In a café in central Aachen a few years ago, I found on the bookshelf a two-century-old tome, the name of which I forget, which was a (British, I might add) guide to the countries of the world. In the section on Germany, where for other countries the capital was listed, the author hedged a bit before settling on Vienna. (The story of whether Austria was or should be part of Germany between the advent of Napoleon and the mid-twentieth century is a fascinating one, which I might reserve for another blog post if anyone is interested.)
Which raised the question of how Berlin came to be the capital, if it was Vienna then. (One might also add that Aachen was itself the capital in the time of Charlemagne.) The answer turns out to be that because a unified Germany was driven by Prussia (and in particular the Prussian Prime Minister Bismarck), the capital of Prussia became the capital of Germany.
But this only pushes the question one level further back: how did Prussia come to dominate Germany? I'm not going to go here into how Prussia grew and ate up smaller German states during the eighteenth and nineteenth centuries; I'll skip back to its origin in the seventeenth century in the personal union (through marriage) of the Margraviate of Brandenburg, of which Berlin was the capital, with the Duchy of Prussia, which until that point was confined to the Baltic region and outside the Holy Roman Empire.
So now our question about Berlin shifts to the origin of Brandenburg, at which point I abandon Wikipedia and take you with me on a couple of bike rides. Whilst looking for interesting places to cycle to last September, I noticed a Jaczo Tower on the map. Having already cycled along a Jaczostraße nearby, my interest was piqued, and I turned to Wikipedia, where I read that Jaczo (a.k.a Iakša or Jaxa, meaning James) of Kopnik (today Köpenick, part of Berlin) was a Polish prince who in 1157 fought a German leader called Albrecht the Bear for possession of Brenna (today Brandenburg). Jaczo was defeated, and escaped by fleeing down a gorge to the river Havel. Wikipedia says the capture of Brenna is generally regarded as the beginning of the Margraviate of Brandenburg. The tower is located at the head of the gorge Jaczo fled down.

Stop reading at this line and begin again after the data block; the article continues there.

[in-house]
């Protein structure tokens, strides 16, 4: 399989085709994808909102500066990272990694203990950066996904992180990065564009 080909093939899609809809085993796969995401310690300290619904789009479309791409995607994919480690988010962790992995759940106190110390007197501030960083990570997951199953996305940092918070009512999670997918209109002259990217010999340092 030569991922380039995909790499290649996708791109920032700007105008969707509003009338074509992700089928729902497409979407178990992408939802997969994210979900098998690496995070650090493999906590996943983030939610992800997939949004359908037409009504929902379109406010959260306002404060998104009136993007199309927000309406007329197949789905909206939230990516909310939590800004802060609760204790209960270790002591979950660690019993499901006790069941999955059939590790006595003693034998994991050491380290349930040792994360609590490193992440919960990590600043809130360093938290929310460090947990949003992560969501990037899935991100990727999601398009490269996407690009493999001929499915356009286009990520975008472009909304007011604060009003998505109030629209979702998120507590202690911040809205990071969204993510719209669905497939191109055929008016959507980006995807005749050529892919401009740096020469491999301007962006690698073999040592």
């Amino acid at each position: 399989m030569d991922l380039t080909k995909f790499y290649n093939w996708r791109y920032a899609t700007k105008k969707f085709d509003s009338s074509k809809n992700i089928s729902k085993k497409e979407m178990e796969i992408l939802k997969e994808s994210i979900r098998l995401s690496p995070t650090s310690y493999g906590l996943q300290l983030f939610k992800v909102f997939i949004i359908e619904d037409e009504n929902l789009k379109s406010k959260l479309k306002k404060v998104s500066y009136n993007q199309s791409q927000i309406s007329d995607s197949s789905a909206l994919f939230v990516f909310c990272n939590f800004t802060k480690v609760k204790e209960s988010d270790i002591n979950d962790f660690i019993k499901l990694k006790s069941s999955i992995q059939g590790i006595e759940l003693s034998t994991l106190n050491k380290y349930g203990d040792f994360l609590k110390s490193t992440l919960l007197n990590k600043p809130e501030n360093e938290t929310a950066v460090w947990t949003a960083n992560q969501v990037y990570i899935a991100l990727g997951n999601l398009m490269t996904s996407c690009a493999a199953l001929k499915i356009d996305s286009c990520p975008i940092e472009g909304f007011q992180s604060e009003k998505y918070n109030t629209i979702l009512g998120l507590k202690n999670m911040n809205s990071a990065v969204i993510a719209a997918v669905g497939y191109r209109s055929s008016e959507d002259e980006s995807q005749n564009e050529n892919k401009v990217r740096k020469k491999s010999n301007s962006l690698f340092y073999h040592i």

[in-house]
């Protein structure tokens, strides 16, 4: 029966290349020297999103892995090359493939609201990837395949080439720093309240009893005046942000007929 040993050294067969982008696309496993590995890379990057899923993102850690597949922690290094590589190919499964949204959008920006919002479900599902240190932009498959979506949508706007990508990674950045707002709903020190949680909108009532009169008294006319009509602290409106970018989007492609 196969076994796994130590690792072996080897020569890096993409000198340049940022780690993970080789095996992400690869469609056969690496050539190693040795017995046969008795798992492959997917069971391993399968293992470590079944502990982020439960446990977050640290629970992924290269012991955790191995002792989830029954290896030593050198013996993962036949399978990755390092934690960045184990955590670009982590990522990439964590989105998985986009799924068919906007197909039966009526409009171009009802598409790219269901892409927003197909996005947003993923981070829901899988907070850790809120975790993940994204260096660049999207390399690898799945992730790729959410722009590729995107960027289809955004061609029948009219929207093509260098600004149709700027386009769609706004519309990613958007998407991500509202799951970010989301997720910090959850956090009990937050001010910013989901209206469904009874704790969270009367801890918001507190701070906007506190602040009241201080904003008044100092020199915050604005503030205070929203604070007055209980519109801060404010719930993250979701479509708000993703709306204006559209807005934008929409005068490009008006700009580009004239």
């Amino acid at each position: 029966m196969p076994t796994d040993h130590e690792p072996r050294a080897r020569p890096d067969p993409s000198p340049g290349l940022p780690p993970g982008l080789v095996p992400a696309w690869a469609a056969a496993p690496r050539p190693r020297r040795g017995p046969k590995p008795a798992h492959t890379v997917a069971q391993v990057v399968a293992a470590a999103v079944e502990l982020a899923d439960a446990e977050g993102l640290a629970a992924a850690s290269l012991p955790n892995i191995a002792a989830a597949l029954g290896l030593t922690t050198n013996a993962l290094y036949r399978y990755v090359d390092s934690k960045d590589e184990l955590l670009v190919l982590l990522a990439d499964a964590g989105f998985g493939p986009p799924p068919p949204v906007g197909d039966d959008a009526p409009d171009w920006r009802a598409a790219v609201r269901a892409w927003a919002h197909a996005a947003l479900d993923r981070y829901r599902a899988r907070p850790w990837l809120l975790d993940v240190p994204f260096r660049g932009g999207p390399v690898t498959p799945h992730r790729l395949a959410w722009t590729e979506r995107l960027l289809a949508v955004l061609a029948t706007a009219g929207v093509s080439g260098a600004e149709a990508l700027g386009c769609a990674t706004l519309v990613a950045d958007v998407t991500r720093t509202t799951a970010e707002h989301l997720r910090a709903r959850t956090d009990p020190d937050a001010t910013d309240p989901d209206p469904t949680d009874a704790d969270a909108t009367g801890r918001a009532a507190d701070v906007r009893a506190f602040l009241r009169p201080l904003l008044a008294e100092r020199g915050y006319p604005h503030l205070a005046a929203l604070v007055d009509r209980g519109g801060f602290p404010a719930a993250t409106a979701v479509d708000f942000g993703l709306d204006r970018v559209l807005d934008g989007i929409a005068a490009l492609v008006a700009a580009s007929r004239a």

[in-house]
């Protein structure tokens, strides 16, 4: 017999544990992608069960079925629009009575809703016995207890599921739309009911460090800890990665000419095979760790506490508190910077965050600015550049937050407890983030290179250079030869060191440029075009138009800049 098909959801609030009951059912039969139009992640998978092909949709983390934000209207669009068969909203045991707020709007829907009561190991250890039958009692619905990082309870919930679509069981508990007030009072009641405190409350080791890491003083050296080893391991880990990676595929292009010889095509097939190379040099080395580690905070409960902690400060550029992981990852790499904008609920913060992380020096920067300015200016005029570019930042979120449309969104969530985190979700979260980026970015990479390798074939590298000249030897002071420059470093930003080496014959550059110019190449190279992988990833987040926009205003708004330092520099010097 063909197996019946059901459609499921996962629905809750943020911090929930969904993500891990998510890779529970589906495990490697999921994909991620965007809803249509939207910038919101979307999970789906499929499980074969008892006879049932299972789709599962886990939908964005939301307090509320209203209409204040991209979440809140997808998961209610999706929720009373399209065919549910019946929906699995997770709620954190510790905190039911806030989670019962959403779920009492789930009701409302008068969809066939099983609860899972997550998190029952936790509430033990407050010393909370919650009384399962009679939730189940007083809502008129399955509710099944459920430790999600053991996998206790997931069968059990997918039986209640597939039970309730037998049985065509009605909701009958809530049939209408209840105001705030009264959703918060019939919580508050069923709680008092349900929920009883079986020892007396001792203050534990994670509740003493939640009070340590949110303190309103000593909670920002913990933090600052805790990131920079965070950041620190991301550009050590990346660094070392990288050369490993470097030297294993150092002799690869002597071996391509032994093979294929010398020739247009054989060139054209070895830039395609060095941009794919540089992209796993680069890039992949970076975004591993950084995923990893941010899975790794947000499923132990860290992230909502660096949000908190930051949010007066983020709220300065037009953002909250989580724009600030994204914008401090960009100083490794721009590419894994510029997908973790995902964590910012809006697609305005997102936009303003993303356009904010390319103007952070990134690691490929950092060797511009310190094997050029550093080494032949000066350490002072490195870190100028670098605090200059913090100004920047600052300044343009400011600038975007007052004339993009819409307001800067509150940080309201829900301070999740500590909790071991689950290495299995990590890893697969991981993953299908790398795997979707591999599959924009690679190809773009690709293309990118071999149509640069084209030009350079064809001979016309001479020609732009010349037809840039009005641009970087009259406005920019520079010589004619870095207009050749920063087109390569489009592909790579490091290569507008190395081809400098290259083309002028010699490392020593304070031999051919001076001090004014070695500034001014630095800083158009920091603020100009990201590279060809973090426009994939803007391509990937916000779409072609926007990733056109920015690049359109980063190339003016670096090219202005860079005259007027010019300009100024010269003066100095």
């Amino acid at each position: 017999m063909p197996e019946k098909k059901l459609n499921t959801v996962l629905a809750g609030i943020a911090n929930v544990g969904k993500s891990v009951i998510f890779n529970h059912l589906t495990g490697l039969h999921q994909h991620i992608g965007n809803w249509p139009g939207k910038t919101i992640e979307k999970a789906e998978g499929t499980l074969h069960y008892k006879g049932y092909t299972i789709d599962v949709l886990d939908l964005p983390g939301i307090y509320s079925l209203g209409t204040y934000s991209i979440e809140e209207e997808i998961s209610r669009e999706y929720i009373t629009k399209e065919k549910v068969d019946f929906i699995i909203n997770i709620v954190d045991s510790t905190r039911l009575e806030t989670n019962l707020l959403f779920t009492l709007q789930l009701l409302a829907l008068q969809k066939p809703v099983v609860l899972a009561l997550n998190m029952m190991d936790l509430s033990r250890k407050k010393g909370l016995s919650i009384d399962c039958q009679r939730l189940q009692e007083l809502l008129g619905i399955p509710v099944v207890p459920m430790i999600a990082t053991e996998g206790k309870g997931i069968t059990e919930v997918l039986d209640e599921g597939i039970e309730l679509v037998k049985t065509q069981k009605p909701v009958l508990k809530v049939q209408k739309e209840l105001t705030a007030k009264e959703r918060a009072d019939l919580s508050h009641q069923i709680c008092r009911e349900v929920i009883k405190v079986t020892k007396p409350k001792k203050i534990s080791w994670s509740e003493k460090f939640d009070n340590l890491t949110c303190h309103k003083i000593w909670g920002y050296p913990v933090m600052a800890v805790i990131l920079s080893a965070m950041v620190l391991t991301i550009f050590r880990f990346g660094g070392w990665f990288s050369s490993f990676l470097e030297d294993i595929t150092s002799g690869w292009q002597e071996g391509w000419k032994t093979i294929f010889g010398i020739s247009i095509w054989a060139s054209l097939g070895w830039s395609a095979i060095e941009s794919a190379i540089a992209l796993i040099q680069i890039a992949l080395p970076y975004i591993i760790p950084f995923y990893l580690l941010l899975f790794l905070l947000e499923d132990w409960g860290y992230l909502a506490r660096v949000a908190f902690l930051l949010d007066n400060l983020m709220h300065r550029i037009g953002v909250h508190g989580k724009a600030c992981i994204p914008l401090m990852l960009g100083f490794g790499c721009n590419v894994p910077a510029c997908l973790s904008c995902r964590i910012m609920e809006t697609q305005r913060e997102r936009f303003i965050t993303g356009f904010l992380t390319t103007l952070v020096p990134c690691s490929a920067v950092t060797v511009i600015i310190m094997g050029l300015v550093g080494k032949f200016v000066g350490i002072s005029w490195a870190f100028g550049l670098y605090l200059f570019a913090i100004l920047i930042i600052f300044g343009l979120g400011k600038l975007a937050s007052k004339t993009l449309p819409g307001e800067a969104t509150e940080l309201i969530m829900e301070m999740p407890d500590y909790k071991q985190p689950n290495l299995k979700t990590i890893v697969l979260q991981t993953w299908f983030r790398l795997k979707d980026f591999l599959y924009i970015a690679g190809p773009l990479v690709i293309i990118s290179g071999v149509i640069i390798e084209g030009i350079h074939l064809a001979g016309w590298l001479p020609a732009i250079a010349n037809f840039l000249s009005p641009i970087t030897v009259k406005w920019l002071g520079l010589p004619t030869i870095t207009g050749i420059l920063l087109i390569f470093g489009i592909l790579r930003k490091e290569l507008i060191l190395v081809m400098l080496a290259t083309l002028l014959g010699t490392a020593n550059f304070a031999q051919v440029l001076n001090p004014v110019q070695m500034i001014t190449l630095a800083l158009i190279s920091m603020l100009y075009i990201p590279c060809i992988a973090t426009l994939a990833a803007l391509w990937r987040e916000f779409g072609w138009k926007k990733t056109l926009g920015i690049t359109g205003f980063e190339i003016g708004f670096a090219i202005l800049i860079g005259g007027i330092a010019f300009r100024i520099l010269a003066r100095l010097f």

I was intrigued to have a look at it, and here it is, pointed out by an admirer of Albrecht the Bear:
( Collapse )
On further investigation, however, it transpired the tower, which marks the route Jaczo used to escape to the Havel, only dates from the start of the twentieth century and was built by an industrialist called Beringer, whose family claimed descent from Albrecht the Bear. I found this interesting, because -ing meaning "people of" or "descendants of" is something you get a lot in English placenames (e.g. Birmingham, Washington) but I haven't otherwise seen in Germany.
Nine months after this bike ride of mine, I discovered while making another one that the story continues further. Jaczo had shaken his followers off by plunging into the river, but the Hafel is 750m wide at that point, and his horse didn't have the strength to get across. When Jaczo's cry for help to the Slavic god Triglav ("the Three-Headed") found no answer, he promised in his distress loyalty to the God of his enemies, if He would let him reach the eastern bank safe and sound.
Then, says the legend, it seemed to him as though a hand took hold of his raised shield, and held him above water until the prince and his horse finally reached a tongue of land on the far side. There Jaczo, in gratitude, hung his shield on an oak and recognised the Christian God.
I've been cycling along Schildhornweg for almost a year now, but never until now realised why it was so called (partly because I didn't realise that „Horn“ in this context means "monument") until I reached this monument (dating from 1845) on the peninsula where Jaczo reached the shore:
( Collapse )
(In case it wasn't obvious, that's a shield hanging halfway up the monument on the far side; but the only clear line of sight from the other side involved photographing into the sun, so I stuck with this shot.)—Originally posted on Dreamwidth, where there are comments. Please comment there using OpenID or a DreamWidth account (which you no longer need an invite code to create). Though I am leaving comments enabled on LiveJournal for a bit, please don't comment here if you can do so there instead.